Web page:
Member of Parliament for Selibe Phikwe West, Dithapelo Koorapetse recently told Parliament to improve the country’s maternity protection regime to ease the burden off working mothers.
Contributing to the debate on 2019/2020 budget proposals on Industrial Court, Keorapetse stated that there should be legal obligation that entitled fathers to take a short period of leave following the birth of a child to provide help and support to the mother.
Keorapetse said government should recognise the importance of dual parenting from early childhood in an effort to support family responsibilities even in the workplace. He said it was disturbing that the ‘country does not have the paternity leave provision despite the country’s position in line with International Labour Organisation (ILO).’
He also pleaded with government to extend the maternity leave to 14 weeks and also remunerate mothers’ on maternity leave full salary as per the ILO maternity protection conversion of 2000.
He added that men were willing to support their spouses during pregnancy and early child care but the unavailability of the paternity leave provision was making it impossible for them.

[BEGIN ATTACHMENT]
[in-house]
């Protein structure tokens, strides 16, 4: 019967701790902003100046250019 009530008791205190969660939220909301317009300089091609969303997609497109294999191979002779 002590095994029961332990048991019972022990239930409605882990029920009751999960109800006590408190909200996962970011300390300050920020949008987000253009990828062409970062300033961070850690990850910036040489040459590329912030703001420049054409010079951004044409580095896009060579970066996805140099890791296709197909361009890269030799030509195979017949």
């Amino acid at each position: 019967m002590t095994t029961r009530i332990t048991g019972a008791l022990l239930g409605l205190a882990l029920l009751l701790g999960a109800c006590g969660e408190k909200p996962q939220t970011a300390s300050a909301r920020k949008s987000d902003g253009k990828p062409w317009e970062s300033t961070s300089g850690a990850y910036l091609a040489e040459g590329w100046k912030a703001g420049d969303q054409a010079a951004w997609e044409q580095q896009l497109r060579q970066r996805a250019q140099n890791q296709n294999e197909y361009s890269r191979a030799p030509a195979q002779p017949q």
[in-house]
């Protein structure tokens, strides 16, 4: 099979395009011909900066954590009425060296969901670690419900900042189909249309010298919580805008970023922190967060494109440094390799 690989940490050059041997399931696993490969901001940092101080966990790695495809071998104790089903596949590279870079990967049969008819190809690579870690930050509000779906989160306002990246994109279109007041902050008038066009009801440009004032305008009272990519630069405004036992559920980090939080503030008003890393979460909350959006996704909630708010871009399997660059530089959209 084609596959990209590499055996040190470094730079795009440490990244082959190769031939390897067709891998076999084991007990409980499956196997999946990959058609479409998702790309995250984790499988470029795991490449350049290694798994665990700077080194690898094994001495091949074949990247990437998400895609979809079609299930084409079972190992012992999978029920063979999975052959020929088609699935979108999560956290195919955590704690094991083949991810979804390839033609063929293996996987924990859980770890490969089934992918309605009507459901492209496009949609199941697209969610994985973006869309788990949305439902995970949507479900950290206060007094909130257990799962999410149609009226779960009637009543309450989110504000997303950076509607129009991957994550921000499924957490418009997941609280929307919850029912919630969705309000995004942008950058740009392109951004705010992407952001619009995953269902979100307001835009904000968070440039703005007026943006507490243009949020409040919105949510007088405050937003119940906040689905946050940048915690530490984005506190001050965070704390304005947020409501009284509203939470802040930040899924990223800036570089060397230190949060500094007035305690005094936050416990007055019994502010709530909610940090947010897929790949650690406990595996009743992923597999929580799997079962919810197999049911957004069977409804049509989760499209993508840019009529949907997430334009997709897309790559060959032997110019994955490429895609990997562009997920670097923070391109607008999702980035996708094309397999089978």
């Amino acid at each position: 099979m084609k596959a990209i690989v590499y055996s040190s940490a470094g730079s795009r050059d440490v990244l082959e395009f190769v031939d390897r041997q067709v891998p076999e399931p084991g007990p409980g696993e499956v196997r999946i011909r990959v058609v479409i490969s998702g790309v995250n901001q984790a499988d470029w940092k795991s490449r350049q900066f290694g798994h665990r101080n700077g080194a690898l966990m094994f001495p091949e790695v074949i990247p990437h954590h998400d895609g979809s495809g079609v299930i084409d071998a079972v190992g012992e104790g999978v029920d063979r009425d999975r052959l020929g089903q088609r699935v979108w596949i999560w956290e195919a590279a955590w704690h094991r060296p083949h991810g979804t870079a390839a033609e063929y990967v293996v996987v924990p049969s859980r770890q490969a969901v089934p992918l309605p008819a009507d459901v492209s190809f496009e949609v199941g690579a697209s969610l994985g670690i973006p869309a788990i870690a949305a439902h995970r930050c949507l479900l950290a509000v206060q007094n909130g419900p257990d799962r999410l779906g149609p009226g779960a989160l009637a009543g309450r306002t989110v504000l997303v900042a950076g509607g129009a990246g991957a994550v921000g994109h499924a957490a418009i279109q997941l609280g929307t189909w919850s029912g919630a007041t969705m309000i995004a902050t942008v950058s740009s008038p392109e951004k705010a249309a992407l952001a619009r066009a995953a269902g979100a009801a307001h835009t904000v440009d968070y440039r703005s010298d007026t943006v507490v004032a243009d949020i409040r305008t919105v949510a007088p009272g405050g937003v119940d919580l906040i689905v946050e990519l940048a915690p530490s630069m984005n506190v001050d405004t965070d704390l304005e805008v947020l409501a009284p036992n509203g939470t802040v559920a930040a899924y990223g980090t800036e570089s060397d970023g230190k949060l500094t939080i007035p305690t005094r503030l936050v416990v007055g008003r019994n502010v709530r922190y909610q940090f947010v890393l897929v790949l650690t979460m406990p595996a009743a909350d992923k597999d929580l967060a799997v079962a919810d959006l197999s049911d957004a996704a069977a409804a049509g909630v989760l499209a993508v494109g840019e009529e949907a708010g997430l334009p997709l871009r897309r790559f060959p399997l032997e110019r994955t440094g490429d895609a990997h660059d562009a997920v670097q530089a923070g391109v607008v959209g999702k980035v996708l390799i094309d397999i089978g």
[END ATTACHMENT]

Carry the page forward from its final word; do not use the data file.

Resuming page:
While a growing number of countries are experimenting with Womenomics, a concept that seeks to boost domestic product and female representation and focuses on increasing equality and reducing pay disparity, the Botswana workplace is still fraught with inequality and uncertainty for working mothers.
Thabiso Gulubane a lawyer at Khumotse Law Practice told the Sunday Standard how in spite of a raft of laws promulgated to protect working moms, the dearth of a national workplace culture that support parenting is making it easier for employers to frustrate working mothers out of work. Gulubane is not just blowing smoke, as a lawyer he has to deal with cases of mothers who have been managed out of work.